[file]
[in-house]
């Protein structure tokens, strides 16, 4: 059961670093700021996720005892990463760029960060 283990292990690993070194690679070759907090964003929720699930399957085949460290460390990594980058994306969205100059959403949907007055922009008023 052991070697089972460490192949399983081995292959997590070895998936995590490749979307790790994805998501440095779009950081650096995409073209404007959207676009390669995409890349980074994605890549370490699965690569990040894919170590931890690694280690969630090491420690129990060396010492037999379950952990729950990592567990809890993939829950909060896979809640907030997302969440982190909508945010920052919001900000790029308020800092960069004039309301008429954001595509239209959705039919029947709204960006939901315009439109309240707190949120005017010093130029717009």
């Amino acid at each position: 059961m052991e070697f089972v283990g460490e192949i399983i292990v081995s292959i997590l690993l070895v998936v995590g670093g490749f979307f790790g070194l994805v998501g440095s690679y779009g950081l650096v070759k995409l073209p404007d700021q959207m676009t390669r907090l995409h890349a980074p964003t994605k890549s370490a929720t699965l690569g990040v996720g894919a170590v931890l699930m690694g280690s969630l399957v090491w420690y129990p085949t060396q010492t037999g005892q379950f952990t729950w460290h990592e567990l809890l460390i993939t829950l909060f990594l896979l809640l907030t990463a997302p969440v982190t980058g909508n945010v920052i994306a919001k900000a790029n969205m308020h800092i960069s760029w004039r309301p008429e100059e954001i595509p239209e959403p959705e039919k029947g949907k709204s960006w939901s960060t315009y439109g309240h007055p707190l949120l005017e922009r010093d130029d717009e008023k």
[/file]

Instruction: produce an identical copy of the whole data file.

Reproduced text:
[in-house]
């Protein structure tokens, strides 16, 4: 059961670093700021996720005892990463760029960060 283990292990690993070194690679070759907090964003929720699930399957085949460290460390990594980058994306969205100059959403949907007055922009008023 052991070697089972460490192949399983081995292959997590070895998936995590490749979307790790994805998501440095779009950081650096995409073209404007959207676009390669995409890349980074994605890549370490699965690569990040894919170590931890690694280690969630090491420690129990060396010492037999379950952990729950990592567990809890993939829950909060896979809640907030997302969440982190909508945010920052919001900000790029308020800092960069004039309301008429954001595509239209959705039919029947709204960006939901315009439109309240707190949120005017010093130029717009």
């Amino acid at each position: 059961m052991e070697f089972v283990g460490e192949i399983i292990v081995s292959i997590l690993l070895v998936v995590g670093g490749f979307f790790g070194l994805v998501g440095s690679y779009g950081l650096v070759k995409l073209p404007d700021q959207m676009t390669r907090l995409h890349a980074p964003t994605k890549s370490a929720t699965l690569g990040v996720g894919a170590v931890l699930m690694g280690s969630l399957v090491w420690y129990p085949t060396q010492t037999g005892q379950f952990t729950w460290h990592e567990l809890l460390i993939t829950l909060f990594l896979l809640l907030t990463a997302p969440v982190t980058g909508n945010v920052i994306a919001k900000a790029n969205m308020h800092i960069s760029w004039r309301p008429e100059e954001i595509p239209e959403p959705e039919k029947g949907k709204s960006w939901s960060t315009y439109g309240h007055p707190l949120l005017e922009r010093d130029d717009e008023k």